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    • The Turner Prize is awarded to a British or UK-based artist for an “outstanding exhibition or other presentation of  their work in the past twelve months”, according to a Tate [Gallery] statement. 

      In  an unprecedented move, this year’s Turner Prize has been awarded to all four shortlisted artists: Lawrence Abu Hamdan, Helen Cammock, Oscar Murillo, and Tai  Shani.

      The  decision came after the four artists contacted the jury to ask for the prize  to be awarded to them as a collective, writing: “At this time of political crisis in Britain and much of the world, when there is already so much that  divides and isolates people and communities, we feel strongly motivated to use the occasion of the prize to make a collective statement in the name of commonality,  multiplicity and solidarity—in art as in society.” The four artists created a collective to whom the jury agreed to award the prize.

      In a joint statement, the jury responded that they were “honoured to be supporting this bold statement of solidarity and collaboration in these divided times.” 


    • I needed this right now. Maybe we all do. I had just finished catching up on the news and jeez, so much personal drama erupting in the headlines. It feels like we’ve all gone back to high school.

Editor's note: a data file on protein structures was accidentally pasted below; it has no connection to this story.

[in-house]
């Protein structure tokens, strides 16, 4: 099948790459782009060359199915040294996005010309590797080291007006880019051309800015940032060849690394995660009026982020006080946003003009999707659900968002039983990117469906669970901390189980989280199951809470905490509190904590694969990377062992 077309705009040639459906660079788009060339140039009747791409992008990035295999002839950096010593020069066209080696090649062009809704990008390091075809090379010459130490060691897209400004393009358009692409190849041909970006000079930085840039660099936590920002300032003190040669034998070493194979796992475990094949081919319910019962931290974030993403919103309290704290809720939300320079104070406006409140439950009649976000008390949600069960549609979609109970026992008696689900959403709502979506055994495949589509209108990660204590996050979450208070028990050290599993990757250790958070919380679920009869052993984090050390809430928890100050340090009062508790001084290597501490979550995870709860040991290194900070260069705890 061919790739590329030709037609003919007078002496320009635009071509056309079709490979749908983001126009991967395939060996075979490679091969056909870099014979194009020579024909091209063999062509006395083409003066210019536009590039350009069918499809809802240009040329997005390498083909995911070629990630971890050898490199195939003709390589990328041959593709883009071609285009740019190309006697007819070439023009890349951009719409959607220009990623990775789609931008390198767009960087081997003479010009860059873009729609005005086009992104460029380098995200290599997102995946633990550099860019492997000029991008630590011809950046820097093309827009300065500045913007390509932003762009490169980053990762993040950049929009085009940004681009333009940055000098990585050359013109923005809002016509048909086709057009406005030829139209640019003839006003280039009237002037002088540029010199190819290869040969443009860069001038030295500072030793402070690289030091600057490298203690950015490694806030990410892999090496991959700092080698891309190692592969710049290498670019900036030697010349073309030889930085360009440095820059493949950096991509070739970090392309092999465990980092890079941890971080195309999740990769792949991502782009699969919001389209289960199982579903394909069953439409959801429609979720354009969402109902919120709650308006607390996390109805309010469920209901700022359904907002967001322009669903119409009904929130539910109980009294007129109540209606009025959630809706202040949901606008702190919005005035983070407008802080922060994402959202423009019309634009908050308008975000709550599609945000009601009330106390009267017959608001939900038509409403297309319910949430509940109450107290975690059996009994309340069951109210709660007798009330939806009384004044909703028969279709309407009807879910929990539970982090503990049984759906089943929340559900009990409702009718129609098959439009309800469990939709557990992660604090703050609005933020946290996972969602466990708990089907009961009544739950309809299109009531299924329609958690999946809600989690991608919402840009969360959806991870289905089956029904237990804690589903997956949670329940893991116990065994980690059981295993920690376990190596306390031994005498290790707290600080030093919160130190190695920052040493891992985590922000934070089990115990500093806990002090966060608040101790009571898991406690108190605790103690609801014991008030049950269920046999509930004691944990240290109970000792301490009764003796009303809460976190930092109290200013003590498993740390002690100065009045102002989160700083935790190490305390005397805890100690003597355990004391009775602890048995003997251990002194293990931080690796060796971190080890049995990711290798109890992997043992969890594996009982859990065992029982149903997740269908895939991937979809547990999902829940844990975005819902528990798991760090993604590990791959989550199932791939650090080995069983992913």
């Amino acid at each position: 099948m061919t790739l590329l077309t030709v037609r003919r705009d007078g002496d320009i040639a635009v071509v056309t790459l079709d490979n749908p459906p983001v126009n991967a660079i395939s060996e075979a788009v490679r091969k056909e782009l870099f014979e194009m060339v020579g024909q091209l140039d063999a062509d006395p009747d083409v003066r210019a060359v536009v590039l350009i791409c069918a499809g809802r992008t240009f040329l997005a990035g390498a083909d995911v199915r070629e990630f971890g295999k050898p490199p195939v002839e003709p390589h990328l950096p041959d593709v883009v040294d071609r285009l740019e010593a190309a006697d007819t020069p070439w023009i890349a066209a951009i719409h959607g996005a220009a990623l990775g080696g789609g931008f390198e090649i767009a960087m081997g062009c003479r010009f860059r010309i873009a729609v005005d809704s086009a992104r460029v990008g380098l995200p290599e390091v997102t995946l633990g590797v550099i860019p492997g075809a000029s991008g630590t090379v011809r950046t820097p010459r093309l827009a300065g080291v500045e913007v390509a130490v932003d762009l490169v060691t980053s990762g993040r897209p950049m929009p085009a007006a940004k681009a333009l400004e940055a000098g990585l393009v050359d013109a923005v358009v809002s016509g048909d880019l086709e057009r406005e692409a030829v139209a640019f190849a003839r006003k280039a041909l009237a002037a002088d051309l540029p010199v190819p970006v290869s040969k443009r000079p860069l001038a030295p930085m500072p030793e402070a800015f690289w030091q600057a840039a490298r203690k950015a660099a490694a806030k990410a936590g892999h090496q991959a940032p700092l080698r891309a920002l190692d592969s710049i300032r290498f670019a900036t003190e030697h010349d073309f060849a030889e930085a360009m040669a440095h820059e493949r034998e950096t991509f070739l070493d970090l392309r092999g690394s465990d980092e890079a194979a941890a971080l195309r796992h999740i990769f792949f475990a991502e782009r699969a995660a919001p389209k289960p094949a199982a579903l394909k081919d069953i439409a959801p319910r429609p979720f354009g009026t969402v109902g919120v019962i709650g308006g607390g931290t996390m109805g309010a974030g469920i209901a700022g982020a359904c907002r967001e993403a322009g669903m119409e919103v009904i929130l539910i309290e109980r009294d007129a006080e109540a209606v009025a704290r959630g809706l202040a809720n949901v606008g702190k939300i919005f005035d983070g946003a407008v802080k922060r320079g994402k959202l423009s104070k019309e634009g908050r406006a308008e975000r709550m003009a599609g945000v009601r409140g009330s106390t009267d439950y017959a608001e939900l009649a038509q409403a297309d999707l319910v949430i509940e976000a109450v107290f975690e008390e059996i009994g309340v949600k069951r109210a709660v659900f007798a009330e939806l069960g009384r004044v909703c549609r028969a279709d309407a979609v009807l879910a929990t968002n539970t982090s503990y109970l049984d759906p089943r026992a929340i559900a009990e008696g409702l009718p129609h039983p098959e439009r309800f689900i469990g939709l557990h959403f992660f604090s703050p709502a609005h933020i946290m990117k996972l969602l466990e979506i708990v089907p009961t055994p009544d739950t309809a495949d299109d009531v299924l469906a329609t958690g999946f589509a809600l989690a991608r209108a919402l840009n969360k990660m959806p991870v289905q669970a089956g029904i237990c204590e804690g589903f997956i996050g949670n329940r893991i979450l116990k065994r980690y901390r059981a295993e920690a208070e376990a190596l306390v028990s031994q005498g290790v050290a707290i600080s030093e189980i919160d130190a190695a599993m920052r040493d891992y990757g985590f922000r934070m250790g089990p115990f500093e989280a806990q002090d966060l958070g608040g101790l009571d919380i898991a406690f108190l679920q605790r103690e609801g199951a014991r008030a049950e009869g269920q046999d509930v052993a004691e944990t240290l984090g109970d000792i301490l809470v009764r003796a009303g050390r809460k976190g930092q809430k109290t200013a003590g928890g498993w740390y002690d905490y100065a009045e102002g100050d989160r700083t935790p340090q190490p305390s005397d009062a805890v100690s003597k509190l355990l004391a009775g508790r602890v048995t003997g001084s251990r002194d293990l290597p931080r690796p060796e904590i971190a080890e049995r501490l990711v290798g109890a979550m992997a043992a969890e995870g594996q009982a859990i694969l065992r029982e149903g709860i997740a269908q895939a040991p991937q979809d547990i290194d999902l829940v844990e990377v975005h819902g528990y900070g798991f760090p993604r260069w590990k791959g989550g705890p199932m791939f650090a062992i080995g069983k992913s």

Reading the context is interesting. The art this year was focused on a lot of social issues, and the artists didn’t want the awards to Make it seem like one issue was more important than another.

    • “This year’s Turner Prize has been one of the most political in its history with work exploring themes of migration, patriarchy, torture and civil rights. The artists asked judges not to pit those subjects against each other.”

      “Cammock presented a 99-minute documentary film examining the overlooked role of women in the Northern Irish civil rights struggle. Murillo installed papier-mache worker figures on pews looking out at a gorgeous sea view, obscured by a black curtain.

      Abu Hamdan, a self-described audio investigator or “private ear”, made works that stemmed from an investigation he undertook with Amnesty International and Forensic Architecture into the Syrian regime’s torture prison of Saydnaya. Shani created a surreal fantasy installation that represents a city built by women, a post-patriarchal world.”

      This really is an extraordinary outcome—each of these artists has very strong feelings about a very important issue. It would have been easy for this to turn into another awkward “beauty pageant” competition for the most reprehensible modern-day problem. Instead, they recognized that every one of these modern-day problems is worthy of our reflection, and that personal friendship/collaboration is the thing to model in that effort. They didn’t rally their supporters and try to drown out one another, which seems to be the way so many leaders operate these days...

    • Interesting share and a nice show of artist solidarity. I think we all could benefit from more “good news” stories like this.